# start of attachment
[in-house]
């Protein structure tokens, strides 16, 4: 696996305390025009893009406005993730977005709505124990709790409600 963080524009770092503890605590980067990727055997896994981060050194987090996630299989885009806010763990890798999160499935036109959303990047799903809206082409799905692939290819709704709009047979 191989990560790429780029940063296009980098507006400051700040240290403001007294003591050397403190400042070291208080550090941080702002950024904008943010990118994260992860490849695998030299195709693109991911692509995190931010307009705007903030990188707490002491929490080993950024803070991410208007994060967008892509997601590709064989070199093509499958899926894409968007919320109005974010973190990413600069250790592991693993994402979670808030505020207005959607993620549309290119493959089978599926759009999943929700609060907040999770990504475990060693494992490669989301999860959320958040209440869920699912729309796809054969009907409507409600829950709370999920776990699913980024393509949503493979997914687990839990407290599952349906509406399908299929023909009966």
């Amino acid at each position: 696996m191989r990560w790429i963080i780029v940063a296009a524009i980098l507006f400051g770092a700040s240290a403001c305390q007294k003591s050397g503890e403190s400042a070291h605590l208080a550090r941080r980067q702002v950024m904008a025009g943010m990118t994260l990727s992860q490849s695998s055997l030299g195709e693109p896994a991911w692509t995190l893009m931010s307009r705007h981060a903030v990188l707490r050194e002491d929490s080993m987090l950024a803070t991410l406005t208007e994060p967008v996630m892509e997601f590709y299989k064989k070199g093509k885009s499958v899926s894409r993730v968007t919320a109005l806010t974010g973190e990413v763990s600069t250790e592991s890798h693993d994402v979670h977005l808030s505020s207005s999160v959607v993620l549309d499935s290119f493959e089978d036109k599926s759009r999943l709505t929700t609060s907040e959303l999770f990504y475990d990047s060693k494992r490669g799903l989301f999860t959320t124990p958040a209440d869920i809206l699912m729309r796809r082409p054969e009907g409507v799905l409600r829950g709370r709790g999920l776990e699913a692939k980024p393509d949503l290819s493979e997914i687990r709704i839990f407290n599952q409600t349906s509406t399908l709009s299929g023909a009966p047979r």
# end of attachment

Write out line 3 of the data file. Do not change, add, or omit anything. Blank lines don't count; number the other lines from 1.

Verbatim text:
């Amino acid at each position: 696996m191989r990560w790429i963080i780029v940063a296009a524009i980098l507006f400051g770092a700040s240290a403001c305390q007294k003591s050397g503890e403190s400042a070291h605590l208080a550090r941080r980067q702002v950024m904008a025009g943010m990118t994260l990727s992860q490849s695998s055997l030299g195709e693109p896994a991911w692509t995190l893009m931010s307009r705007h981060a903030v990188l707490r050194e002491d929490s080993m987090l950024a803070t991410l406005t208007e994060p967008v996630m892509e997601f590709y299989k064989k070199g093509k885009s499958v899926s894409r993730v968007t919320a109005l806010t974010g973190e990413v763990s600069t250790e592991s890798h693993d994402v979670h977005l808030s505020s207005s999160v959607v993620l549309d499935s290119f493959e089978d036109k599926s759009r999943l709505t929700t609060s907040e959303l999770f990504y475990d990047s060693k494992r490669g799903l989301f999860t959320t124990p958040a209440d869920i809206l699912m729309r796809r082409p054969e009907g409507v799905l409600r829950g709370r709790g999920l776990e699913a692939k980024p393509d949503l290819s493979e997914i687990r709704i839990f407290n599952q409600t349906s509406t399908l709009s299929g023909a009966p047979r």